Fire safety may appear to be a hugely complicated issue whereas it actually isn’t. Problems arise when the priorities are not set right. From Kamala mills to Kamala building, and even before that, the post mortem of fire tragedies shows some commonalities. In most cases, Firefighting equipment is found non-functional due to unuse, emergency exits are either absent or unusable due to dumping or impediments that prevent people from escaping soon enough, fire drills are not conducted and people do not know how to use basic fire tools like extinguishers, fire licenses have not been obtained or renewed and absolute basic escape route tools are either missing or not as per NBC specifications.
When fire strikes, people die and property is gutted, everyone from the builder to the owner and even the architect are liable to be behind bars as per law if all the above are not addressed. So why does history repeat itself… repeatedly?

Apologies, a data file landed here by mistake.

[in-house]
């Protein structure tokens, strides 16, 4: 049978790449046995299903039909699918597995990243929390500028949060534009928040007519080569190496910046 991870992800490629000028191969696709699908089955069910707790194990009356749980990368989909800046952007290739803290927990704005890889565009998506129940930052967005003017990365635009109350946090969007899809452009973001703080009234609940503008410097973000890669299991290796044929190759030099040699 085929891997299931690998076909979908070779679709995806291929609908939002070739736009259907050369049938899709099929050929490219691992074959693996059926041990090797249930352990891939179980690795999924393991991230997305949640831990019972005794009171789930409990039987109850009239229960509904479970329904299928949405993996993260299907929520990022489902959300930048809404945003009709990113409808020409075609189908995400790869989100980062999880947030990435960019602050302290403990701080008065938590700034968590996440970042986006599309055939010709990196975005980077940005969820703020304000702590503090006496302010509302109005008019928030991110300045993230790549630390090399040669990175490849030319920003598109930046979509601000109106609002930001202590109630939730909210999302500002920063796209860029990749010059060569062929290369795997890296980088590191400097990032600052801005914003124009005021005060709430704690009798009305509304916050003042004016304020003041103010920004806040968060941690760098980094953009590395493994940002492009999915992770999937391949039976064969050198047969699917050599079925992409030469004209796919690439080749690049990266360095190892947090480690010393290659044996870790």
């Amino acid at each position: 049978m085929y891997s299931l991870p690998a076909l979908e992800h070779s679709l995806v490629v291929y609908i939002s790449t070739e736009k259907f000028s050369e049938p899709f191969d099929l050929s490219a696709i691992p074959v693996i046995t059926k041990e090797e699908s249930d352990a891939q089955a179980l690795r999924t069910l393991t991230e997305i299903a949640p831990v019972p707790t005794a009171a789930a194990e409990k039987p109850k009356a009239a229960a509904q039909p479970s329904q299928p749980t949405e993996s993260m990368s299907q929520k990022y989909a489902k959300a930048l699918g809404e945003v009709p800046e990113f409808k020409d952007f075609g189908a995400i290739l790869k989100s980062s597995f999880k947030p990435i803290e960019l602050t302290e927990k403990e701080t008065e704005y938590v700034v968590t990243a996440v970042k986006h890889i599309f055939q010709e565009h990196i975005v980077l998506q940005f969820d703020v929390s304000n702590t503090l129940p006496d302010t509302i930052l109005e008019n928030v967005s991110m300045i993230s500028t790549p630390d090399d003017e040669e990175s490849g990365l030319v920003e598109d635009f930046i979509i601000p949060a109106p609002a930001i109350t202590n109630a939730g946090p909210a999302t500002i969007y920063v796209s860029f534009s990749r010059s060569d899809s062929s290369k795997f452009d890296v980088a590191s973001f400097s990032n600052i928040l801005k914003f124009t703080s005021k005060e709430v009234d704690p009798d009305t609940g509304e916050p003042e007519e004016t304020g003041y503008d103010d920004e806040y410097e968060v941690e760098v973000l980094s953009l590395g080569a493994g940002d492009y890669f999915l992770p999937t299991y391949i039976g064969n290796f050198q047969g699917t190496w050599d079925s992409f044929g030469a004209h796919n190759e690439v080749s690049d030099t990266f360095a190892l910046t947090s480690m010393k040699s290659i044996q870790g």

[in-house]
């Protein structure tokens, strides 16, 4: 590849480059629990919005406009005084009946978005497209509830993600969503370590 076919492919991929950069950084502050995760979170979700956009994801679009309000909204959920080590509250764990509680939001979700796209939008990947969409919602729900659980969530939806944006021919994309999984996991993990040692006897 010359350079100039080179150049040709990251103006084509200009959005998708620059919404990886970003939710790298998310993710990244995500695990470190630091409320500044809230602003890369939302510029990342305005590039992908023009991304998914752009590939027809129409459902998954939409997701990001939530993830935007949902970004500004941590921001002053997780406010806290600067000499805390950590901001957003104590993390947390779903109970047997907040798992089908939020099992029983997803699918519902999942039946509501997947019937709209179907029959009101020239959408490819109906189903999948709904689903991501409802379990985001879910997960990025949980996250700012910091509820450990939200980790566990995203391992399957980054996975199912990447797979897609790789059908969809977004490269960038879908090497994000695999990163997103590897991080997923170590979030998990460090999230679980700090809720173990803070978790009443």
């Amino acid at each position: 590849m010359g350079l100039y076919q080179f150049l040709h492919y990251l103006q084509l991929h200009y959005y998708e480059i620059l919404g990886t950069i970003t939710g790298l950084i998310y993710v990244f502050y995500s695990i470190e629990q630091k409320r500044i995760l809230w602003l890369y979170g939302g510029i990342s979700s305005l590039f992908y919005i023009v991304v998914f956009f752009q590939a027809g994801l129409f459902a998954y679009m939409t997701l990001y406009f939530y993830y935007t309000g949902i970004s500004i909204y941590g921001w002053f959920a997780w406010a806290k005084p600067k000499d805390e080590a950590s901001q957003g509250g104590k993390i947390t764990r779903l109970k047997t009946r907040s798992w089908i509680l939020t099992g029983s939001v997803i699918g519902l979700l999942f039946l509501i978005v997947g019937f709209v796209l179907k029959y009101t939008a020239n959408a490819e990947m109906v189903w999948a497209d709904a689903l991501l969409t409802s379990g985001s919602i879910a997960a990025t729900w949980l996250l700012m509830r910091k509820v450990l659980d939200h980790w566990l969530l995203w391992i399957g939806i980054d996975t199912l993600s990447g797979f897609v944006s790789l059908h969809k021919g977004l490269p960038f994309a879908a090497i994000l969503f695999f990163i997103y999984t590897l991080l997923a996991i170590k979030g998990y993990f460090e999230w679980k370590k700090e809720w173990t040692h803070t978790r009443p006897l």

The simplest solution would be to plug all these loopholes at the construction stage itself, and the builders/developers and architects involved need to approach construction with a worst-case scenario in mind. If laziness, cost cutting or negligence are the reasons for not doing so, these people are certainly guilty and deserve what they get when things go wrong.
The wise thing would be for every civic minded citizen to check his own surroundings and if these basic parameters are not complied with, take it up with the responsible authorities and get it rectified. You read the news and even saw the TV report of the tragedy, somebody may have sent you a ghastly video of the incident which disturbed you….. Great. Now just think if the fire happened where you are right now, how many of those glaring mistakes that were mentioned in the news report apply? Is your premises certified fire safe? Are you in an environment with sprinklers, extinguishers, emergency lights and photoluminescent exit route signages in place and working? An even more basic question, is there a fire extinguisher nearby? And if a fire strikes, can you use that extinguisher properly and quickly and douse it? If you can’t and the fire spreads, is there an emergency exit door for you to escape? Is that door usable and not blocked or locked?
If any of those questions can be answered in a ‘No’, you need to address it now.